An InsurTech, as a smart enterprise, can be defined as a business with an insurable product and/or service, a standardized output for delivering said product or service, and a digital media presence. Such a company uses artificial intelligence at its core. It has huge advantages over traditionally designed organizations. These smart environments easily use smart technology within their insurance products to drive the transparency and trust customers seek to protect themselves from devastating losses.

The established market players also understand the need for designing and launching smart enterprises.

Smart enterprises are not just about incremental change. They are organizations with a drastically different way of thinking about the world and game-changing initiatives. They know that those initiatives need new strategies, architecture, knowledge workers, and the ability to adapt. Nowadays, we have smart companies shaping the next 100 years of what smart customer-centric businesses and experiences will look like.

Did it all start with Tesla? Maybe not, but Tesla and Elon Musk have been great enablers of the smart enterprise movement.

With its electric vehicles and smart batteries, Tesla has changed the way we look at sustainable design.

As a market shaper, Tesla combines smart design, beauty, AI technology, and efficiencies within every smart car they have produced since the first electric vehicle – Model S. It definitely feels for some of us as “Déjà Vu.” Each smart car has all the features they need in an automobile like GPS, Bluetooth, music streaming, and much more without killing the planet or draining your wallet on petrol. And then, the AI kicks in to enable Telsa’s geniuses to monitor the vehicles remotely. As many of us know, Tesla is getting into insurance right now.

Enel X has developed programs to deliver smart enterprises in many markets:

Enel X has developed smart energy-led enterprises that deliver new “made-to-measure” energy service models that provide people with energy efficiency measures and renewable sources that support smart grids, smart traffic management systems, and smart community development projects.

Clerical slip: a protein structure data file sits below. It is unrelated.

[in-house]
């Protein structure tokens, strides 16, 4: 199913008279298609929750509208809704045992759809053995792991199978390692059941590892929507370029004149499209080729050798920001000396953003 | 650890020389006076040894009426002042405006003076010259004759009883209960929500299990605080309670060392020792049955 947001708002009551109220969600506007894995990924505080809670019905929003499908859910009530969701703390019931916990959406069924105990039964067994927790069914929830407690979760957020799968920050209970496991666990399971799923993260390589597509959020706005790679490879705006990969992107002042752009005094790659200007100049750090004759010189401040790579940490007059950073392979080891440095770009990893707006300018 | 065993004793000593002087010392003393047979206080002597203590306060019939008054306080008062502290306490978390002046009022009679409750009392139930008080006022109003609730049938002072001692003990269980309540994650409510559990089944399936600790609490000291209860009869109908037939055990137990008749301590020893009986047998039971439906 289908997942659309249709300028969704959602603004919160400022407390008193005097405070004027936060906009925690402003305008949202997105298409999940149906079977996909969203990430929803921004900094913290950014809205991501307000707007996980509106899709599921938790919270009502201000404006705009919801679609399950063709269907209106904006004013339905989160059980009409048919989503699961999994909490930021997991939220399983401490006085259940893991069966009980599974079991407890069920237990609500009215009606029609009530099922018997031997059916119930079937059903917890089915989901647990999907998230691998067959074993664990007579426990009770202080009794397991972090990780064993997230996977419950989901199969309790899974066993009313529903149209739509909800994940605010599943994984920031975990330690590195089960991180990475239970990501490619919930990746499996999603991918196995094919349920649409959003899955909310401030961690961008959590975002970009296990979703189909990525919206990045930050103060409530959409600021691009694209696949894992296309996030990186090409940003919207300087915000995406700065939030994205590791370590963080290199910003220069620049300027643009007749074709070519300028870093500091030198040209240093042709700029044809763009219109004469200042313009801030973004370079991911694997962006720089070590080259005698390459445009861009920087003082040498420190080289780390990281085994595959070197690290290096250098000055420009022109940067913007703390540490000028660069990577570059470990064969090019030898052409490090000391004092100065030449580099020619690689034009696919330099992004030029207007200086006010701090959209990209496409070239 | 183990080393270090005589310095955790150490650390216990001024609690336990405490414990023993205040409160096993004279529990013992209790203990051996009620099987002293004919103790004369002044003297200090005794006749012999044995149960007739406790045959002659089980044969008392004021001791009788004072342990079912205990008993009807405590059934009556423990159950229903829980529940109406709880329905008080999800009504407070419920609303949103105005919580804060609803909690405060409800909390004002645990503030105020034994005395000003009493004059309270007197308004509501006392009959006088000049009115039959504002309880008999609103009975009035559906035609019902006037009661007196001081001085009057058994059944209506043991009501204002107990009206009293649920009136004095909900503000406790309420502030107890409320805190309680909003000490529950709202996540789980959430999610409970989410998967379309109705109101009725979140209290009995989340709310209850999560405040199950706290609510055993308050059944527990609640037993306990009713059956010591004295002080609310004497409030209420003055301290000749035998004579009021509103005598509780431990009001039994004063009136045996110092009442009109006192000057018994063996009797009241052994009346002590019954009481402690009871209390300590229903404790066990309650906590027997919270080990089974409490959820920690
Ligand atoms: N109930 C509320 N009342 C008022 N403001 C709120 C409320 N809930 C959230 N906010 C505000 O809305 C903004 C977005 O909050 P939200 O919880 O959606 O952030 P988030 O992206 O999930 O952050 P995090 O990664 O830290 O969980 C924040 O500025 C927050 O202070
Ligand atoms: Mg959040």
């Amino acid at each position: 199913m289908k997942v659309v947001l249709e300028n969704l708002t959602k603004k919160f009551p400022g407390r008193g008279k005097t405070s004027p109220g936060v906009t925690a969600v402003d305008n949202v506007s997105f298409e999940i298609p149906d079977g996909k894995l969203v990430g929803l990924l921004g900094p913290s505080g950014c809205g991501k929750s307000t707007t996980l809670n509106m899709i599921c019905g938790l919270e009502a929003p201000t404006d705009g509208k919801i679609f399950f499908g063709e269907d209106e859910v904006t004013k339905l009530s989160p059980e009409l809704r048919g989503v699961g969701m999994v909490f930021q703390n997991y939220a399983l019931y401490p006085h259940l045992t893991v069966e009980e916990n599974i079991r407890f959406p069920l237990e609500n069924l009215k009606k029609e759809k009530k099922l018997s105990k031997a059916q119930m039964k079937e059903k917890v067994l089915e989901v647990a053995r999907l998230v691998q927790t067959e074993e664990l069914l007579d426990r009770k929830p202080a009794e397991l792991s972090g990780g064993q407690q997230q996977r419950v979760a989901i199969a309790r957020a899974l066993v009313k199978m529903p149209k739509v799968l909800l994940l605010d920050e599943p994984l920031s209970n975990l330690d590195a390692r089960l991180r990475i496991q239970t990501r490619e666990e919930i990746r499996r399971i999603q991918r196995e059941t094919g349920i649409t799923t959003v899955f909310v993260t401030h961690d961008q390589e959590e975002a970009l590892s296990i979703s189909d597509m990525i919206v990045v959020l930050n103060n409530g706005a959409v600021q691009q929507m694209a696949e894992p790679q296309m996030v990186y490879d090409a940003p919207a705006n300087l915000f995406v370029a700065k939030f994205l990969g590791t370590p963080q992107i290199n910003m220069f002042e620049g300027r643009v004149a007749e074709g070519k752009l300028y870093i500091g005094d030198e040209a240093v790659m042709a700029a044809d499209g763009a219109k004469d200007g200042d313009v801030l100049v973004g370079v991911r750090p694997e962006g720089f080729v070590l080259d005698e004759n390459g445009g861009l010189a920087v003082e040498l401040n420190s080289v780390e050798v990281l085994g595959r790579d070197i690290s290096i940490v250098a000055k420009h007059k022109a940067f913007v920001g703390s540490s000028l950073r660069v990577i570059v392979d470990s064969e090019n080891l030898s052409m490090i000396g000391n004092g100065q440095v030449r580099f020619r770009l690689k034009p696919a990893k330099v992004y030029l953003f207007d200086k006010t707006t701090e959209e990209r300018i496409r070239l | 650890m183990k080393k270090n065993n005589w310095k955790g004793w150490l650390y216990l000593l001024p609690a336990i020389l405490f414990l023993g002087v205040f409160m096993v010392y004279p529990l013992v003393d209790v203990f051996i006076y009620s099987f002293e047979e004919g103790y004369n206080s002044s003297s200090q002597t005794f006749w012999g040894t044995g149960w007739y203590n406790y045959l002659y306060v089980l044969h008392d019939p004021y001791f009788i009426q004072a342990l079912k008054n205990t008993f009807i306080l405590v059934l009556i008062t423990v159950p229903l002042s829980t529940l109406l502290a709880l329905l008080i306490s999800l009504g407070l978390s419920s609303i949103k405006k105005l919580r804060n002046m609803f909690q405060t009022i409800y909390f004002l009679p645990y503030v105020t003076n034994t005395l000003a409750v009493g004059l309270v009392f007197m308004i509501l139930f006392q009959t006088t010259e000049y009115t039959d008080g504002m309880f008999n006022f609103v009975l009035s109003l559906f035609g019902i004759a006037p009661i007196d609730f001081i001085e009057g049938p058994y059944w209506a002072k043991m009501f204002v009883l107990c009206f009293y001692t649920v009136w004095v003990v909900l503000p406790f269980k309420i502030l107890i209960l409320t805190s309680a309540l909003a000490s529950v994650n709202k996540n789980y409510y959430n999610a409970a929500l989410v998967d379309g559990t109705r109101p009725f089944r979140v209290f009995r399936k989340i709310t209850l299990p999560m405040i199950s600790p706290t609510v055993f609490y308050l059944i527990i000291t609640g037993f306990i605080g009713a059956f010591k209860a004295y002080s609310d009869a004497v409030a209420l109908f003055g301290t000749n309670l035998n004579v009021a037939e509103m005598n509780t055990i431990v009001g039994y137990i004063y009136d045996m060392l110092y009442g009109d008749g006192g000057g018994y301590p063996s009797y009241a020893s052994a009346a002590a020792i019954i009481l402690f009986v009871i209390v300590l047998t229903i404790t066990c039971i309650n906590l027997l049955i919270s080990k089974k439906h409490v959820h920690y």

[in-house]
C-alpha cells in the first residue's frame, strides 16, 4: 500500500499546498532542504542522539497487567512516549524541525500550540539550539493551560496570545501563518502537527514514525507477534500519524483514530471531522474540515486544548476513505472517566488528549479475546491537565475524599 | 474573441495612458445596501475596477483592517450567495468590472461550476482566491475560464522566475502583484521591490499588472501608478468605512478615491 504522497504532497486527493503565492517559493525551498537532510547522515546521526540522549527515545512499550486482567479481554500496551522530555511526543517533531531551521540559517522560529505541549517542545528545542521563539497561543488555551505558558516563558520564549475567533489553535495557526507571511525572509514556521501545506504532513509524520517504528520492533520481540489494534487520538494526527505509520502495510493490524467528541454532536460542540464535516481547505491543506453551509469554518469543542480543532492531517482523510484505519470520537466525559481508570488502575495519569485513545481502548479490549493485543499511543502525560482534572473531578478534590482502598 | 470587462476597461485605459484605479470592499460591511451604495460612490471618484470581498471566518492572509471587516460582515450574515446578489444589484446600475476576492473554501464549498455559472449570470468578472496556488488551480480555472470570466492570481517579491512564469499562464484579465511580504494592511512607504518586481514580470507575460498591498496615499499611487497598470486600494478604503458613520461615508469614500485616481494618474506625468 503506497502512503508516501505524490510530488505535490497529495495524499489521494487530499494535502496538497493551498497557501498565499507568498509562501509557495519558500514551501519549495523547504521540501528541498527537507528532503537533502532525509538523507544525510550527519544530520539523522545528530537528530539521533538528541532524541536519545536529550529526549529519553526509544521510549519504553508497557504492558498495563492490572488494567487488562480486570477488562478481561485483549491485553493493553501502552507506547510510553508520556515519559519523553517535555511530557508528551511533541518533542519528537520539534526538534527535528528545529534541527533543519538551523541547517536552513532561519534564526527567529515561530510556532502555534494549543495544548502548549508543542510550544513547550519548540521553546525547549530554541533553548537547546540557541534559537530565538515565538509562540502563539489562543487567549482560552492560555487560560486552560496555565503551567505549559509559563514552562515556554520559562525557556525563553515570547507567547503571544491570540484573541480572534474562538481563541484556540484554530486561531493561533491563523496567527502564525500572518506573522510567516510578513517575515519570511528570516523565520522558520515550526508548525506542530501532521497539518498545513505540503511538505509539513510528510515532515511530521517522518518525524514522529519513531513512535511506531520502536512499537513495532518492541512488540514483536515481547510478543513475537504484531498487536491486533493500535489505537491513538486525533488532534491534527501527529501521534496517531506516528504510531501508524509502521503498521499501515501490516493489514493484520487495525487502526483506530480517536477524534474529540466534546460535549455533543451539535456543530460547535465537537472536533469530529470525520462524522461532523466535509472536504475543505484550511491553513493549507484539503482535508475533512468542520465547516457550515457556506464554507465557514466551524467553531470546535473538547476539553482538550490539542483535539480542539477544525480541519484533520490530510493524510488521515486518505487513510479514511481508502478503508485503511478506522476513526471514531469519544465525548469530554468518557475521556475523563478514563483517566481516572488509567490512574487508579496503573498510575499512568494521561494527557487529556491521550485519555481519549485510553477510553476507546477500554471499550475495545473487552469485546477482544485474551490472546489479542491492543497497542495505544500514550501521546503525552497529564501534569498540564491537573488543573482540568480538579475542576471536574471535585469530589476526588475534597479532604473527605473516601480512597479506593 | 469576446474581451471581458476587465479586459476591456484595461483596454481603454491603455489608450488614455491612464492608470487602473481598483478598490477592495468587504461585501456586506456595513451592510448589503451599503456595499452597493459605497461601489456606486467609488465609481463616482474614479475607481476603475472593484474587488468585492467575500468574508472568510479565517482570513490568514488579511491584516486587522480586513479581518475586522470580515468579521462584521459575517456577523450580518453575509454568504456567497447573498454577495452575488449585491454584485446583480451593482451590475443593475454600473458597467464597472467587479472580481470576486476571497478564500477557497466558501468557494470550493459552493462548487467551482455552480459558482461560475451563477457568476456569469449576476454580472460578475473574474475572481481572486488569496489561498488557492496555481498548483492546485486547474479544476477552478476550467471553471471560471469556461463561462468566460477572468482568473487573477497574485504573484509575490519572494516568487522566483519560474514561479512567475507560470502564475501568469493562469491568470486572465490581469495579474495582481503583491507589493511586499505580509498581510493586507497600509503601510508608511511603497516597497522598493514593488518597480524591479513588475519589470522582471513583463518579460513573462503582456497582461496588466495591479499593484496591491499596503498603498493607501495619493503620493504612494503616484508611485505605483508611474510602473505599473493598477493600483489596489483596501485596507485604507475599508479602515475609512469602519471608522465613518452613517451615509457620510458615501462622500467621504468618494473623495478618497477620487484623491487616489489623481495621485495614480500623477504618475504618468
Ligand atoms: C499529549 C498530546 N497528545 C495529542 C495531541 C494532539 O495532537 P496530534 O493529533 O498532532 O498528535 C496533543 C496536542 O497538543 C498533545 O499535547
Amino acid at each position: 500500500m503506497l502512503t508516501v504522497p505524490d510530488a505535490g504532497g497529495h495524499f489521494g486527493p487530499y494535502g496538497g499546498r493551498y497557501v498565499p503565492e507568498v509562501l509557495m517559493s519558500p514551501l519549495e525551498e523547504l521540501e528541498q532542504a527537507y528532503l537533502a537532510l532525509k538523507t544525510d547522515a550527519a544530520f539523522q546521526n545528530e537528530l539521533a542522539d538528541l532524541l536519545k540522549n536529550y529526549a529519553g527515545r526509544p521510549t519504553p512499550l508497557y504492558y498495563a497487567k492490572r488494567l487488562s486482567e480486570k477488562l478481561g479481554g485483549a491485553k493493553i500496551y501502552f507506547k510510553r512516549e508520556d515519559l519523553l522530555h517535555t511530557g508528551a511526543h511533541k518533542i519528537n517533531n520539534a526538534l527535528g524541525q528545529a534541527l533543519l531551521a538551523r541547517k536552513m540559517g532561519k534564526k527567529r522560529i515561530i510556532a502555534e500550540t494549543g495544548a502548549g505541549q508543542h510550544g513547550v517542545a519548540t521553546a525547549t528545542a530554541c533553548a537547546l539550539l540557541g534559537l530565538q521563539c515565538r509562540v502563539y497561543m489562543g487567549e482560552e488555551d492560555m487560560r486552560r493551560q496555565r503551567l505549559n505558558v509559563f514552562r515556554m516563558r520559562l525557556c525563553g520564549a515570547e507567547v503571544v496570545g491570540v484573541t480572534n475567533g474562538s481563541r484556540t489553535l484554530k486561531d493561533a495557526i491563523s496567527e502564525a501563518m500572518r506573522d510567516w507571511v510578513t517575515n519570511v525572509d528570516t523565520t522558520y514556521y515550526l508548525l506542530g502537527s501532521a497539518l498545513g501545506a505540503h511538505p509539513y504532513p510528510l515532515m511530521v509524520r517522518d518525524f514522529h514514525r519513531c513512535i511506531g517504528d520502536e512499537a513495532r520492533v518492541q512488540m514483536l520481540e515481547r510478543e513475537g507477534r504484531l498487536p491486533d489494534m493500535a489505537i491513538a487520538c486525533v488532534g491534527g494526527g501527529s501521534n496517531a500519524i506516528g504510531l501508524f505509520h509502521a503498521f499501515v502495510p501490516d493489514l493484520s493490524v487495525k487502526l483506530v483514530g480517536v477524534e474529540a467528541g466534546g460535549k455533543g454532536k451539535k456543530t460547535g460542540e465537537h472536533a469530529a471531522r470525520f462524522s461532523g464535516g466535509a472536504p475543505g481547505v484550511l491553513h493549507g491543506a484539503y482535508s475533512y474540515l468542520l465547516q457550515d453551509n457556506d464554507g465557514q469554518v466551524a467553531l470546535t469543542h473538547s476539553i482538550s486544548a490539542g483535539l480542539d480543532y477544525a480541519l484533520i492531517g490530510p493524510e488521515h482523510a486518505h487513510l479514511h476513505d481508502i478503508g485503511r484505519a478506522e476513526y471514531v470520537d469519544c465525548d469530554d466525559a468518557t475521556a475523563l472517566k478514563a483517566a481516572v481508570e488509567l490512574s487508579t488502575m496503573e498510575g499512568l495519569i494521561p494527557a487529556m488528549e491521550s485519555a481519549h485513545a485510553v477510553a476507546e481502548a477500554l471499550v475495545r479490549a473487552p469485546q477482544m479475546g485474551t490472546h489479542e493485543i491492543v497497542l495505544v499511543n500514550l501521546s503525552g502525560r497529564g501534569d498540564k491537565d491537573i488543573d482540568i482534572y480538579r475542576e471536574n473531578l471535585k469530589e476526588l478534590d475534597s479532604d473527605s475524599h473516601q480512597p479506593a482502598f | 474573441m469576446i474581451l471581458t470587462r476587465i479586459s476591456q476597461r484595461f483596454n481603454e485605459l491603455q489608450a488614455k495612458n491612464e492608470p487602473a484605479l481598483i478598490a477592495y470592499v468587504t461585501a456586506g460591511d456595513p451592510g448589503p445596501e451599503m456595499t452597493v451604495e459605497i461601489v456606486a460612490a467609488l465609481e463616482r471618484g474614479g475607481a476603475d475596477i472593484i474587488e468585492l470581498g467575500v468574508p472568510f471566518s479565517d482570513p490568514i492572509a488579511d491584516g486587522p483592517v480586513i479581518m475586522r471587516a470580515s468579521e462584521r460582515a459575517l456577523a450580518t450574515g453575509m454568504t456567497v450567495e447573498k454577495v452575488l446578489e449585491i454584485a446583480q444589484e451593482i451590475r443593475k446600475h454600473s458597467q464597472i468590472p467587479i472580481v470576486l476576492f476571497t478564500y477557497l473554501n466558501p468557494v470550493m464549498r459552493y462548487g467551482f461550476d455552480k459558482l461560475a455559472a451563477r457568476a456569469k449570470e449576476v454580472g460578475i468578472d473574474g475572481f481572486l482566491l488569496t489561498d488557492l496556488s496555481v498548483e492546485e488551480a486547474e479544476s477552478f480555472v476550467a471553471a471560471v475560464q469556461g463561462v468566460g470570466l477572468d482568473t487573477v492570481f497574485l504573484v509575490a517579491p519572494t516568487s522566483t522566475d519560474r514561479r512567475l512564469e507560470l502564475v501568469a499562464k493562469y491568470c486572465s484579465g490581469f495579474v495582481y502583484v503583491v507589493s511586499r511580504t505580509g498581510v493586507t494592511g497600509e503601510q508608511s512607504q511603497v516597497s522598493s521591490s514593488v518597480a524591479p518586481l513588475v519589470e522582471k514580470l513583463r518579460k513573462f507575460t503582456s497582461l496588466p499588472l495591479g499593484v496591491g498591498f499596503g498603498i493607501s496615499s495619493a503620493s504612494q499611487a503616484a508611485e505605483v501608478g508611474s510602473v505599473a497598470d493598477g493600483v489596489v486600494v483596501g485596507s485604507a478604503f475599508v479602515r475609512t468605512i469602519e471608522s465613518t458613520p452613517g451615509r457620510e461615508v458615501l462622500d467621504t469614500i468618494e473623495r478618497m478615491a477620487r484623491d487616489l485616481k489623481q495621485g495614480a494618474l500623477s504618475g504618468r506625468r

These businesses aim to deliver green and flexible solutions that meet the business needs of enterprise customers, employees, and communities. Enel’s smart program combines operational efficiency from energy, renewable energies, and the latest smart technology across 19 countries. It utilizes smart energy engineers who continue developing and evolving emerging technology-led use cases personalized for many international markets from Asia to Latin America.

Such types of initiatives are not restricted to the technology field. They also exist in other sectors such as bottling, automotive, and logistics.

Coca Cola is another established leader with an amazing transformation program that foster smart enterprises:

So, what about Coca-Cola and its smart enterprise program? Coca Cola has worked on:

  • Smart productsincluding smart vending machines, smart billboards, smart shopping carts with sensors, smart cooling systems in backrooms that will help for energy-saving and prevent waste
  • Smart supply chains including smart warehousing, smart distribution software, smart RFID tracking, and so on.


What are established market players doing in terms of smart enterprises


All driving emerging sources of risk and opportunities for great innovators to think through how to protect those with more relevant data-driven prevention and risk mitigation services.

So what are the three commercial models you need to pay attention to:

I hope you are following. As I take you on the next phase of this journey, I have underlined some keywords to think through what a Smart Enterprise is for you! So what are the three commercial models you need to pay attention to:

I think that a smart enterprise does not want to be coined as a purely digital business only. The smartest startups and small businesses build learning organizations today that are smart from day one because of the constant need for innovation to start, develop, and build excellence across industries. They will likely use advanced technologies in many different ways to assist customers, employees, product creation, and solution delivery. This is partly how they achieve competitive advantages while scaling through operational efficiency.

Yes… the lines are blurring significantly!

Some of the business models I like talking about today include: